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Press Release
Gap between present emissions and the 2-degree target
Tuesday, December 4, 2012


Earth (Credit: NASA)

Carbon dioxide emission reductions required to limit global warming to 2°C are becoming a receding goal based on new figures reported today in the latest Global Carbon Project (GCP) calculations published today in the advanced online edition of Nature Climate Change. "A shift to a 2°C pathway requires an immediate, large, and sustained global mitigation effort" says GCP executive-director and CSIRO co-author of the paper, Dr Pep Canadell.

Global CO2 emissions have increased by 58% since 1990, rising 3% in 2011, and 2.6% in 2012. The most recent figure is estimated from a 3.3% growth in global gross domestic product and a 0.7% improvement in the carbon intensity of the economy.

Dr Canadell said the latest carbon dioxide emissions continue to track at the high end of a range of emission scenarios, expanding the gap between current trends and the course of mitigation needed to keep global warming below 2°C.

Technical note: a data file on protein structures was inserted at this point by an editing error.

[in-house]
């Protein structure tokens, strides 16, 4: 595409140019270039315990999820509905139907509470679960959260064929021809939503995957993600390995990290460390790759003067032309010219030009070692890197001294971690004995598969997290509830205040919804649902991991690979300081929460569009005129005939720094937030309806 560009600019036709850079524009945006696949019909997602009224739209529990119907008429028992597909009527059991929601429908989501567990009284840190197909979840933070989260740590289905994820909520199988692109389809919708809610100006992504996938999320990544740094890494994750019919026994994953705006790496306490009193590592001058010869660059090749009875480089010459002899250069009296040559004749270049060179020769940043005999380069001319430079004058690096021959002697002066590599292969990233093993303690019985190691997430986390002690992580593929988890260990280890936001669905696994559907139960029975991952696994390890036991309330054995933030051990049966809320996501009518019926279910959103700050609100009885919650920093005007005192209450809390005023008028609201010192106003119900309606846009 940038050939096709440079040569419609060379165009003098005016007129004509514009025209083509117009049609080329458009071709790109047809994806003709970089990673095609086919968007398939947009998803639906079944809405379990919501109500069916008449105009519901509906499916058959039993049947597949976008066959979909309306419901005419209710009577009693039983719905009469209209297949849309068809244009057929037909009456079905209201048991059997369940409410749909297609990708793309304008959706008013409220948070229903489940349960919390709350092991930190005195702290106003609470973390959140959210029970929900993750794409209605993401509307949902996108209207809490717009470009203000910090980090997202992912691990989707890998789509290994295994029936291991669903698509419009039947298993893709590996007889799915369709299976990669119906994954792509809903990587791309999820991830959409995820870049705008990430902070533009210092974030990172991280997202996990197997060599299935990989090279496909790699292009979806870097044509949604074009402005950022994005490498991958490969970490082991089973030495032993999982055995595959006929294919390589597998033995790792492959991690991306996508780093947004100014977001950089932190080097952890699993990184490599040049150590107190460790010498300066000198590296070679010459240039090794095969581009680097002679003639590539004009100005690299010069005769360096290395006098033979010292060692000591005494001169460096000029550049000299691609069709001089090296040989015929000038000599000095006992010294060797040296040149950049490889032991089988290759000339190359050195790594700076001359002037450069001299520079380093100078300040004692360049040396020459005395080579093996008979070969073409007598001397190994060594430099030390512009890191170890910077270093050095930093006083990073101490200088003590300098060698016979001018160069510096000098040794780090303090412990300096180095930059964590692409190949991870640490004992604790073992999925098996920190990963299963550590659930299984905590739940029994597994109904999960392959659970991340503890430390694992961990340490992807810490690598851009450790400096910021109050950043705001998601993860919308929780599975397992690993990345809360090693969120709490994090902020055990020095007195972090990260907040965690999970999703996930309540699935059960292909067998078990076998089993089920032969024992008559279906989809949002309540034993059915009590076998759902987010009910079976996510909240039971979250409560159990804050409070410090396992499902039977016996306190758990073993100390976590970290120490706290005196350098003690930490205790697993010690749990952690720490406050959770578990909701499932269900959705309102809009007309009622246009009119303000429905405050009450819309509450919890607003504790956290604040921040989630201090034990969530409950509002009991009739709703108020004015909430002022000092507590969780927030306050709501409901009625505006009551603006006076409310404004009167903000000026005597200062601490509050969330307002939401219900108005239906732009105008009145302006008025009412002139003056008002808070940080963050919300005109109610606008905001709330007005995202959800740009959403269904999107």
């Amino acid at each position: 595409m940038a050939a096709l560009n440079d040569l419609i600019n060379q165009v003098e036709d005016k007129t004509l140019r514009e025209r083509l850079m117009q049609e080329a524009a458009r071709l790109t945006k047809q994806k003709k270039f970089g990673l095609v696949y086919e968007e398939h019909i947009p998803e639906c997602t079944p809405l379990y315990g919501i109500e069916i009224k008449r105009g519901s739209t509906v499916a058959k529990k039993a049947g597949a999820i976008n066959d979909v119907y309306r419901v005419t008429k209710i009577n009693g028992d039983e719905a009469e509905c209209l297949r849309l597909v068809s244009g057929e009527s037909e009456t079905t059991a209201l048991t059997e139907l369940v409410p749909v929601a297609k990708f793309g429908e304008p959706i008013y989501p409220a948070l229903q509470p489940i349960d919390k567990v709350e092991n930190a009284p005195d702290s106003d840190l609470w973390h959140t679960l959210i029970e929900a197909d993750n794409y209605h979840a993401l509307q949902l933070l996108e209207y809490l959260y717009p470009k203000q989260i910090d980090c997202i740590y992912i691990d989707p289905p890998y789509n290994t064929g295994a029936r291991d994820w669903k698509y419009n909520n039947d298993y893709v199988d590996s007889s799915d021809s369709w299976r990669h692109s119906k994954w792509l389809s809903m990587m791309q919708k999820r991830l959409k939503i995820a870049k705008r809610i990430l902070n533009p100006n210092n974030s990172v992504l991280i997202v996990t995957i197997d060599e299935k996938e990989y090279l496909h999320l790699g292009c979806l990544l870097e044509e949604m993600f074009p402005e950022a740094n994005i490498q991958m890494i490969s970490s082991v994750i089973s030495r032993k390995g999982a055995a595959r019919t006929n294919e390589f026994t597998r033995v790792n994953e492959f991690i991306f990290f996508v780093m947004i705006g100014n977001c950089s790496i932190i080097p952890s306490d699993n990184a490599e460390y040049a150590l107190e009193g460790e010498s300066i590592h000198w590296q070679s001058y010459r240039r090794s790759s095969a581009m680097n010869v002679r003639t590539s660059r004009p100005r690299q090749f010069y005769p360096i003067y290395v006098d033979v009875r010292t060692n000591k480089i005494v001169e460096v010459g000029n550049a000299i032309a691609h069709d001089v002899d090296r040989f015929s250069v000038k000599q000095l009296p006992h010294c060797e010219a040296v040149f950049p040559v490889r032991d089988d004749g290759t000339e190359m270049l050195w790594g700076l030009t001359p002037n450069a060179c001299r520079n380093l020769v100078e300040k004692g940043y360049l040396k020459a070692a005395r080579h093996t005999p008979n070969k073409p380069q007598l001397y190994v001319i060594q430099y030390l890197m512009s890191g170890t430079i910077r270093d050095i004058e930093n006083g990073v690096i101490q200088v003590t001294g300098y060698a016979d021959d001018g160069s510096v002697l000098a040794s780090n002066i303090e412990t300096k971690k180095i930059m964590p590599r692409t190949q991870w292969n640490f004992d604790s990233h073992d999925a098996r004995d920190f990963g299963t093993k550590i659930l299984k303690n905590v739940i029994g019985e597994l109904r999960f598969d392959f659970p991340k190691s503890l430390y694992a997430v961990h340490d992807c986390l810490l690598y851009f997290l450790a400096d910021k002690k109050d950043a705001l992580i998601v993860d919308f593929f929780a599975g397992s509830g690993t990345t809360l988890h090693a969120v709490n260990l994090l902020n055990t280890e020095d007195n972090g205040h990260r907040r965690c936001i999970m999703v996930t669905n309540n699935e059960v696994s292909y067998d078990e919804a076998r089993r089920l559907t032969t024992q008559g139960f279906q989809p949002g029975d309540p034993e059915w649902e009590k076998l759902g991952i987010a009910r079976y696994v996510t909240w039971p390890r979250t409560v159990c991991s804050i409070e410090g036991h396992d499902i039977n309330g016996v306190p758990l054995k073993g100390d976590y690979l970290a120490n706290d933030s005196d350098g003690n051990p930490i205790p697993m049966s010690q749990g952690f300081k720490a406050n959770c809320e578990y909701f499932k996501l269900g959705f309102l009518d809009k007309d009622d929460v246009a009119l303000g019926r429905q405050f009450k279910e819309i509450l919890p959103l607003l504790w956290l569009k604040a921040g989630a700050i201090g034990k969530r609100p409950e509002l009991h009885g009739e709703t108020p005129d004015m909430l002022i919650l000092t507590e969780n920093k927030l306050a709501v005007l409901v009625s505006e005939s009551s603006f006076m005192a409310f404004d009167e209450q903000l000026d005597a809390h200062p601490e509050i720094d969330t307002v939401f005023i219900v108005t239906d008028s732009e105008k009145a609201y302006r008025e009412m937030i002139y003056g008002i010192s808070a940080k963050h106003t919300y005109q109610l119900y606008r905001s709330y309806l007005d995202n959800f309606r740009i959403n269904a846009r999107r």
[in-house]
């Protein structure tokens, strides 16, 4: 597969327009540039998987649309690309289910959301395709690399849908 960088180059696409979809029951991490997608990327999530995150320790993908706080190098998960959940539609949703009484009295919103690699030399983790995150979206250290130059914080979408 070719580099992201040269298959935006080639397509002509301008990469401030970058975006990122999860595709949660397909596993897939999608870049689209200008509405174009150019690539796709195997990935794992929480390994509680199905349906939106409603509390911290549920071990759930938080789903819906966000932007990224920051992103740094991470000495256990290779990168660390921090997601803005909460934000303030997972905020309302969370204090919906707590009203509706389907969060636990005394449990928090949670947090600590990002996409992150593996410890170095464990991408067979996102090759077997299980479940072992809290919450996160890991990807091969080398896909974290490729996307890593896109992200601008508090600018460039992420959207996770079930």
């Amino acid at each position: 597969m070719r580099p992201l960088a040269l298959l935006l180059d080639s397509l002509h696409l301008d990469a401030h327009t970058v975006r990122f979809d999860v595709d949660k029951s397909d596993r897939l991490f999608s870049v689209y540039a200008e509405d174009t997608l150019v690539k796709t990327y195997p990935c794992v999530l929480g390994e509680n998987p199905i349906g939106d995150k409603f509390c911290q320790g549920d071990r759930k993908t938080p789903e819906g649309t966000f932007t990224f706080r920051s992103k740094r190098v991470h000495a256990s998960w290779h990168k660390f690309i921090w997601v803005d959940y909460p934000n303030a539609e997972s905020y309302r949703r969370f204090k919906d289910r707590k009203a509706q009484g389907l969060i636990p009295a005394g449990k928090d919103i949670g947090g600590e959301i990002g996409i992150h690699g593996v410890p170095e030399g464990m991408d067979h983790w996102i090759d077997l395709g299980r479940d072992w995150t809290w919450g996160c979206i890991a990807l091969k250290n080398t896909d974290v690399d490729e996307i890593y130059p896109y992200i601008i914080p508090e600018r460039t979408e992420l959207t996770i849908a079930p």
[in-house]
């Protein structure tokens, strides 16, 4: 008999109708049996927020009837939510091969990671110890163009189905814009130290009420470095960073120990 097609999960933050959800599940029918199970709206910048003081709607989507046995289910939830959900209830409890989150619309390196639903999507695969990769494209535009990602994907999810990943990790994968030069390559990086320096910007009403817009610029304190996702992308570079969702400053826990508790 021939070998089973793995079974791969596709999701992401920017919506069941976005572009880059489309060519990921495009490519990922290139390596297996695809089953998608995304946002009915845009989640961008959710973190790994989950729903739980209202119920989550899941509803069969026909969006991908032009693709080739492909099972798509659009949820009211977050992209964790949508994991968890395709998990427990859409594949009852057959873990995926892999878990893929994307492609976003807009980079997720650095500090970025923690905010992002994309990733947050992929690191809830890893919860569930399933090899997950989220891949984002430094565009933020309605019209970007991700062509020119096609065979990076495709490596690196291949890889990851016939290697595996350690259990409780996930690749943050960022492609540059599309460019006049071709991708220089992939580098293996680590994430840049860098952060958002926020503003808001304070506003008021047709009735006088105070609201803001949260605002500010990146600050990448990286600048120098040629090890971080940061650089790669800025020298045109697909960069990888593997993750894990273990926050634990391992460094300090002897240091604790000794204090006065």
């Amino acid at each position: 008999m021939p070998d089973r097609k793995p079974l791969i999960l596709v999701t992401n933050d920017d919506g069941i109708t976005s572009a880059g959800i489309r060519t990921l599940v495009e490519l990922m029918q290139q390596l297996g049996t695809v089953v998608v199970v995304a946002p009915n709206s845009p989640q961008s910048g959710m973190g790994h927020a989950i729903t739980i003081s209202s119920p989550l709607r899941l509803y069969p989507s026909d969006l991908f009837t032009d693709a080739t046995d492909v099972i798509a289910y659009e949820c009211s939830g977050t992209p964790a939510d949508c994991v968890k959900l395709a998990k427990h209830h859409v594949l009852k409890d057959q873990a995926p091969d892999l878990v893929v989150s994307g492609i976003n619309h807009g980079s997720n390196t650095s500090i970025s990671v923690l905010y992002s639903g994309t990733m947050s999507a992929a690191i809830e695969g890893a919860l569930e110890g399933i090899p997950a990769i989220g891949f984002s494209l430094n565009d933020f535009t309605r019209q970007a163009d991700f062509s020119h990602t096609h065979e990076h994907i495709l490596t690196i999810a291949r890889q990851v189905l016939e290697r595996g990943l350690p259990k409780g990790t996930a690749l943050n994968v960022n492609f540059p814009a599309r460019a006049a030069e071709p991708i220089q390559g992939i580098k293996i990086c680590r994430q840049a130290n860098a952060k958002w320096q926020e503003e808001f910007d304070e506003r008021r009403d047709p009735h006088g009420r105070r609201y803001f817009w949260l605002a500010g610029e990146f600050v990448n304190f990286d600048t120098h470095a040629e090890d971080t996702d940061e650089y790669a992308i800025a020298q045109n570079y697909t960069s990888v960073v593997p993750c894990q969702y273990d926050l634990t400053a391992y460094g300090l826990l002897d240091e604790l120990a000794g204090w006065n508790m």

He said on-going international climate negotiations need to recognise and act upon the growing gap between the current pathway of global greenhouse emissions and the likely chance of holding the increase in global average temperature below 2°C above pre-industrial levels.

The research, led by Dr Glen Peters from CICERO, Norway, compared recent carbon dioxide emissions from fossil fuel combustion, cement production, and gas flaring with emission scenarios used to project climate change by the Intergovernmental Panel on Climate Change (IPCC).

"We need a sustained global CO2 mitigation rate of at least 3% if global emissions are to peak before 2020 and follow an emission pathway that can keep the temperature increase below 2˚C", Dr Peters said.

"Mitigation requires energy transition led by the largest emitters of China, the US, the European Union and India".

He said that remaining below a 2°C rise above pre-industrial levels will require a commitment to technological, social and political innovations and an increasing need to rely on net negative emissions in future.

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CSIRO Australia: http://www.csiro.au



Thanks to CSIRO Australia for this article.

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